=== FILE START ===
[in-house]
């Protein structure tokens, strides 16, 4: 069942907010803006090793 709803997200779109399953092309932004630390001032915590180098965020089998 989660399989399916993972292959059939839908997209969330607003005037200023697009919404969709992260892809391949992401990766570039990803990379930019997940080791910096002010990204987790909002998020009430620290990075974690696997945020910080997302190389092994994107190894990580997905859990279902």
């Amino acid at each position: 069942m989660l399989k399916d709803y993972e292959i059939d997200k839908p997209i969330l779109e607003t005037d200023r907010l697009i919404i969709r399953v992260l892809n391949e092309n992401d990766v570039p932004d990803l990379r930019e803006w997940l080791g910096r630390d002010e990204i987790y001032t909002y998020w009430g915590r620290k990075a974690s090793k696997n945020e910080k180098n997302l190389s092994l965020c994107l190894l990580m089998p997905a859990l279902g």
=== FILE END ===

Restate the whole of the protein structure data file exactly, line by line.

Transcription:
[in-house]
């Protein structure tokens, strides 16, 4: 069942907010803006090793 709803997200779109399953092309932004630390001032915590180098965020089998 989660399989399916993972292959059939839908997209969330607003005037200023697009919404969709992260892809391949992401990766570039990803990379930019997940080791910096002010990204987790909002998020009430620290990075974690696997945020910080997302190389092994994107190894990580997905859990279902």
């Amino acid at each position: 069942m989660l399989k399916d709803y993972e292959i059939d997200k839908p997209i969330l779109e607003t005037d200023r907010l697009i919404i969709r399953v992260l892809n391949e092309n992401d990766v570039p932004d990803l990379r930019e803006w997940l080791g910096r630390d002010e990204i987790y001032t909002y998020w009430g915590r620290k990075a974690s090793k696997n945020e910080k180098n997302l190389s092994l965020c994107l190894l990580m089998p997905a859990l279902g």